foods from your household can backfire, so rather than forbidding certain
foods, set up specific parameters for when treats can be enjoyed.
According to another study from Cornell, portion size is the most
powerful predictor of how much preschool-age children eat. And with the typical
manufacturers' snack package being 2.5 times bigger than the appropriate amount
for young kids, health-conscious parents fight an uphill battle.
Control what you can. Keep in mind that restaurant portions—even for
kids—are egregiously oversized, so don't force them to wolf down every last
tater tot. Splitting a dish with a sibling is never a bad idea (as long as you
ask for two toys). At home, use smaller bowls, plates and utensils. Jedi mind
trick or not, there's plenty of evidence that kids will consume fewer calories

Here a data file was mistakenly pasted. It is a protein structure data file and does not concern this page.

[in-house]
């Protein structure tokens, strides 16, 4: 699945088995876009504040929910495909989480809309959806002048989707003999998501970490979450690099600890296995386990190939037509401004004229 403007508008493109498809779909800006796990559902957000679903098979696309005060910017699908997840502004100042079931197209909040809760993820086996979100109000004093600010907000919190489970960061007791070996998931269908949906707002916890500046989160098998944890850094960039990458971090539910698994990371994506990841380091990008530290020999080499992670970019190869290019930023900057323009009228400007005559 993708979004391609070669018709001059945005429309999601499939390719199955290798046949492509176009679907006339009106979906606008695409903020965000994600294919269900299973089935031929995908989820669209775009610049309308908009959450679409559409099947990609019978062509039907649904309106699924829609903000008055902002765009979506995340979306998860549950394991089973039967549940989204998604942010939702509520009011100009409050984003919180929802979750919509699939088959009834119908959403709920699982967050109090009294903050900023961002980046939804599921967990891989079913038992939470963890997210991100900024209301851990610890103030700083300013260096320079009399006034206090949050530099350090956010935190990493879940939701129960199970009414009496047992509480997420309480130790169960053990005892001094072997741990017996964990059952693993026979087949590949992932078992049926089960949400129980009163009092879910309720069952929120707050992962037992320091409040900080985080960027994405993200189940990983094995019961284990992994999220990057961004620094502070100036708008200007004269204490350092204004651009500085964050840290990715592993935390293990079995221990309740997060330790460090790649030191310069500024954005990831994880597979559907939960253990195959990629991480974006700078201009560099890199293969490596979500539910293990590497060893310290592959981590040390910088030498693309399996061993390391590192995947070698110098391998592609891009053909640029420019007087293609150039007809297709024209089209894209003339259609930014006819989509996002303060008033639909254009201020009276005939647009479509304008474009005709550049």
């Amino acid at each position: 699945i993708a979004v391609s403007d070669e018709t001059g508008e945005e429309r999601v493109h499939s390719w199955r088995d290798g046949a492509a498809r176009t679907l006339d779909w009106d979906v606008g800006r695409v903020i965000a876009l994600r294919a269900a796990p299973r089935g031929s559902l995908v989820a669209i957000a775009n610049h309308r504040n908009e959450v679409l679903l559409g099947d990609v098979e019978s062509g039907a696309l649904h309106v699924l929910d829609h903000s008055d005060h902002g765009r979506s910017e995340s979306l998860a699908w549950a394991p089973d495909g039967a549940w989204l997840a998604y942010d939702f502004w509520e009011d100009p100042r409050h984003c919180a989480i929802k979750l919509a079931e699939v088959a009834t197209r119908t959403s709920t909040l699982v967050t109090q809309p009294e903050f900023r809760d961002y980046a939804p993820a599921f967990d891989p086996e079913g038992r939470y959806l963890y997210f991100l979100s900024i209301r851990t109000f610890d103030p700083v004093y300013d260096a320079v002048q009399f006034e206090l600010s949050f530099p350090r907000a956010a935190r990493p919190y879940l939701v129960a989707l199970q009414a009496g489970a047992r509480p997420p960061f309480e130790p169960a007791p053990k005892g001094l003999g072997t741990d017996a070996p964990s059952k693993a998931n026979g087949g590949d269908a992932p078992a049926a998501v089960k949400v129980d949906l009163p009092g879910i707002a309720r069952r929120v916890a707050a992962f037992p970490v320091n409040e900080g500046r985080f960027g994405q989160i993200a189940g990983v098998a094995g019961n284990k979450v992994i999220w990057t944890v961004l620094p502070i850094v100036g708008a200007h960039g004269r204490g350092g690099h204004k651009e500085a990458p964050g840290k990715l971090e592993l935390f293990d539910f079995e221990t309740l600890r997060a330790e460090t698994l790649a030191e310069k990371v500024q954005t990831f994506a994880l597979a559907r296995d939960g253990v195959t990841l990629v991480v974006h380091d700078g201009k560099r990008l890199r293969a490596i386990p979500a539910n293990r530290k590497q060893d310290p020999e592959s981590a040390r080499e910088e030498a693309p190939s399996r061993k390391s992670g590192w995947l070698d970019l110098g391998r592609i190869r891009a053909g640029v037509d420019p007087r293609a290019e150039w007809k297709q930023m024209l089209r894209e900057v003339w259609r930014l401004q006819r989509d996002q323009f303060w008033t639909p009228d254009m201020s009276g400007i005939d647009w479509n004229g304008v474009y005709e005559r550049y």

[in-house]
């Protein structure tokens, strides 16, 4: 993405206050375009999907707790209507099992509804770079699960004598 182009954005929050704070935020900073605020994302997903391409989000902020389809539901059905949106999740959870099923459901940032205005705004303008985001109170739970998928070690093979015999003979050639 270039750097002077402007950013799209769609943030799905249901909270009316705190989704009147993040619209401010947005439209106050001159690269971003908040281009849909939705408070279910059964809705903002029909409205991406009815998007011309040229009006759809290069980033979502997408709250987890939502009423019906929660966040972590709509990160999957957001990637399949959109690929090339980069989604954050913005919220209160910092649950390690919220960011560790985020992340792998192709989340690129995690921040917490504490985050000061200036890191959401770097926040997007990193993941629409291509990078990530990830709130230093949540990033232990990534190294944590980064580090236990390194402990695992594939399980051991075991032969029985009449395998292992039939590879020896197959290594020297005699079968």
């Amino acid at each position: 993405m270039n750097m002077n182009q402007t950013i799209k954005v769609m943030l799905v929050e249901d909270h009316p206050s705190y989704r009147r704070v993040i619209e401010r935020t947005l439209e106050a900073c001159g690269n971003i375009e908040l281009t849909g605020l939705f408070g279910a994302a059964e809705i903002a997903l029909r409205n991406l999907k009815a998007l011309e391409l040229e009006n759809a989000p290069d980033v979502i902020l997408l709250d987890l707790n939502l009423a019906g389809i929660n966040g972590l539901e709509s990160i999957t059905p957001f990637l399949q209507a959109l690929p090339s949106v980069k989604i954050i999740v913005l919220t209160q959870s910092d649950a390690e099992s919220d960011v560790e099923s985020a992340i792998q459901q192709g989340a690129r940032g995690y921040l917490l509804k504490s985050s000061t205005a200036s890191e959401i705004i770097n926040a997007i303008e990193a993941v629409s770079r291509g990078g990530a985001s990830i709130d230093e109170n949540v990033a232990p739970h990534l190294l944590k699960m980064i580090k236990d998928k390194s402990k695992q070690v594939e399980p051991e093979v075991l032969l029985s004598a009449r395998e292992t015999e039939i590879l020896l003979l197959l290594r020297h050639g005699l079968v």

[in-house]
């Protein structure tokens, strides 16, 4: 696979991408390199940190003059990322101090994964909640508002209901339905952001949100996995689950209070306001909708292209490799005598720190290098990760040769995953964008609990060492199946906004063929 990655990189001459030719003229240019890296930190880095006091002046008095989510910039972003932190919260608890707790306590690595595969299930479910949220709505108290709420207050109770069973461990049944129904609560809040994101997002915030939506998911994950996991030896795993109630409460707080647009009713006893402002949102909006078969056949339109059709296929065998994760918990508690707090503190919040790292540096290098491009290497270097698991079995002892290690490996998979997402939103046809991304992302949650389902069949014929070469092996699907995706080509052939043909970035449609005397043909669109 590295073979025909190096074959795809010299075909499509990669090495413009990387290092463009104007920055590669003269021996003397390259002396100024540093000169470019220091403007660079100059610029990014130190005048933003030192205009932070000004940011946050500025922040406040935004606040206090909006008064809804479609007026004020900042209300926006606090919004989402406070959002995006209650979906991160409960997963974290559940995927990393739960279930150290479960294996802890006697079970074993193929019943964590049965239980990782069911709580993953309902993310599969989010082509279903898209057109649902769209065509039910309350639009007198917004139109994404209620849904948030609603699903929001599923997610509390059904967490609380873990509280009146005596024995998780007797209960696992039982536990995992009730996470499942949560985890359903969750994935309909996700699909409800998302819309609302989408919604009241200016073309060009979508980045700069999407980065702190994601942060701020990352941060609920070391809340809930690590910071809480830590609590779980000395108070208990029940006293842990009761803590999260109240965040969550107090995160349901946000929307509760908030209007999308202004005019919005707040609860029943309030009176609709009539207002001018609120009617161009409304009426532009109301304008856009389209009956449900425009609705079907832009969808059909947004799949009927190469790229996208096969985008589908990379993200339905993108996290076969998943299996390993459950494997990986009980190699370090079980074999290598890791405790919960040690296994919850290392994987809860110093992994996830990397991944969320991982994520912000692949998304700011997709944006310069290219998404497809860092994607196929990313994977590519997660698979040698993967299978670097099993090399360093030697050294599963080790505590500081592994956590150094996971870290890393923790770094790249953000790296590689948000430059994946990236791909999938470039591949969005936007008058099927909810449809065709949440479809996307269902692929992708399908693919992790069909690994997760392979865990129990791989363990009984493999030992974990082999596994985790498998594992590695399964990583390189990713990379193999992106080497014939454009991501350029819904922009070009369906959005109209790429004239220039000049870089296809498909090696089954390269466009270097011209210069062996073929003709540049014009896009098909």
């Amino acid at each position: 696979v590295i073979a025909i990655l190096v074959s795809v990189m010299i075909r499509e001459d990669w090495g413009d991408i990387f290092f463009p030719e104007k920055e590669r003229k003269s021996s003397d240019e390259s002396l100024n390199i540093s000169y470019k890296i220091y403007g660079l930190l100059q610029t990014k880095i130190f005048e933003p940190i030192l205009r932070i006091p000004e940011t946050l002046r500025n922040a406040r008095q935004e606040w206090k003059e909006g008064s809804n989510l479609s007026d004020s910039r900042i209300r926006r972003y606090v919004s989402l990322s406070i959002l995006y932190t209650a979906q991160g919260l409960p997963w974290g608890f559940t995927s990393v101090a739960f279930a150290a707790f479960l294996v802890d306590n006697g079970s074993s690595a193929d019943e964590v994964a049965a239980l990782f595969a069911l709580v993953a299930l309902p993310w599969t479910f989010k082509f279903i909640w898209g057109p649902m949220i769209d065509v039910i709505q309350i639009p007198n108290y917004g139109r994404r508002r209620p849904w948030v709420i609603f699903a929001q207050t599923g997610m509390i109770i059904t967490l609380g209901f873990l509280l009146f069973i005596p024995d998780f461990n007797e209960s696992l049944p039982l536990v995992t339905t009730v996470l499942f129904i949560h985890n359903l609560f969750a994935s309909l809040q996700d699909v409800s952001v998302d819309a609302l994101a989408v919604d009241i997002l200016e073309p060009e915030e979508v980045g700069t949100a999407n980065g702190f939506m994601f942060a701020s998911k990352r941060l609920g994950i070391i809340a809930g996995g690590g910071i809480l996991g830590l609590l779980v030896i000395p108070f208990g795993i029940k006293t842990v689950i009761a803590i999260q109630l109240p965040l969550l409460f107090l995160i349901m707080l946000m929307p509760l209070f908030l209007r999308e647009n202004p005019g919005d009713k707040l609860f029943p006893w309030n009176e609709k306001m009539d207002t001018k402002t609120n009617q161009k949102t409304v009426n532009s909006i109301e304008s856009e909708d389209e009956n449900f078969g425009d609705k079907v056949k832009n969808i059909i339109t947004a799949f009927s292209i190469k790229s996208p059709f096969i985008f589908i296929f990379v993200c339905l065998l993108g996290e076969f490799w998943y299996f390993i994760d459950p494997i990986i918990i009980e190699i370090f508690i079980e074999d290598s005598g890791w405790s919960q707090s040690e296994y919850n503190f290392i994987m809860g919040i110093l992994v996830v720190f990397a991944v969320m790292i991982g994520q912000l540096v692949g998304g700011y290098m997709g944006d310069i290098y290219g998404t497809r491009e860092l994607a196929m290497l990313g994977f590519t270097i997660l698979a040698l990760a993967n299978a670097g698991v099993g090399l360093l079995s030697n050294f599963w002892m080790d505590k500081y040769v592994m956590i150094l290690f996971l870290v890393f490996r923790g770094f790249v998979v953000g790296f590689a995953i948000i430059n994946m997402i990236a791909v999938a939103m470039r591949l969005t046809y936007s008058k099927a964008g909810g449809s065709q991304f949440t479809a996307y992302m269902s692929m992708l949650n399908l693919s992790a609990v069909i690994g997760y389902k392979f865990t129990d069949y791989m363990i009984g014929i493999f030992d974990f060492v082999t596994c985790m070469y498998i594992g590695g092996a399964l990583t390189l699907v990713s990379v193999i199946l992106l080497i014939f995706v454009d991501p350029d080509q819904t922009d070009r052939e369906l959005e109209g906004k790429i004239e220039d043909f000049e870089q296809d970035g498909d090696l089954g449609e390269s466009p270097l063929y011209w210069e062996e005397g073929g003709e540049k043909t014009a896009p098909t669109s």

when you downsize the dishes.
The portion of America's food dollars spent on meals out increased from
34 percent to 48 percent between 1974 and 2008. Parents' increasing penchant
for restaurant food can translate to nutritionally unsound decisions by kids.
One recent study laid the heaviest blame on fathers. Researchers at
Texas A&M University say dads carry the most influence largely because when
they take their kids to Mickey D's, it's often as a treat or some sort of
celebration. This enforces the idea that unhealthy eating is positive. Mothers,
on the other hand, often choose fast food due to time constraints, so the food
doesn't hold as much psychological sway.
Turn Off the Tube
Since 1970, the number of television ads aimed at children has doubled
to 40,000 per year, and several studies suggest that the amount of time kids
watch television is a strong predictor of how often they request specific
foods. This spells big trouble for one reason: Half of all TV ads directed at
children promote junk food.
The solution is simple: Shove your kids outside. Surprise them with a
bike, a soccer ball, a Chihuahua dog—anything to get them moving. More time
spent outdoors means less time being exposed to television marketing. Of
course, the larger benefit is that they get more exercise, which decreases the
risk of a lot of bad stuff: obesity, diabetes, heart disease, even boredom.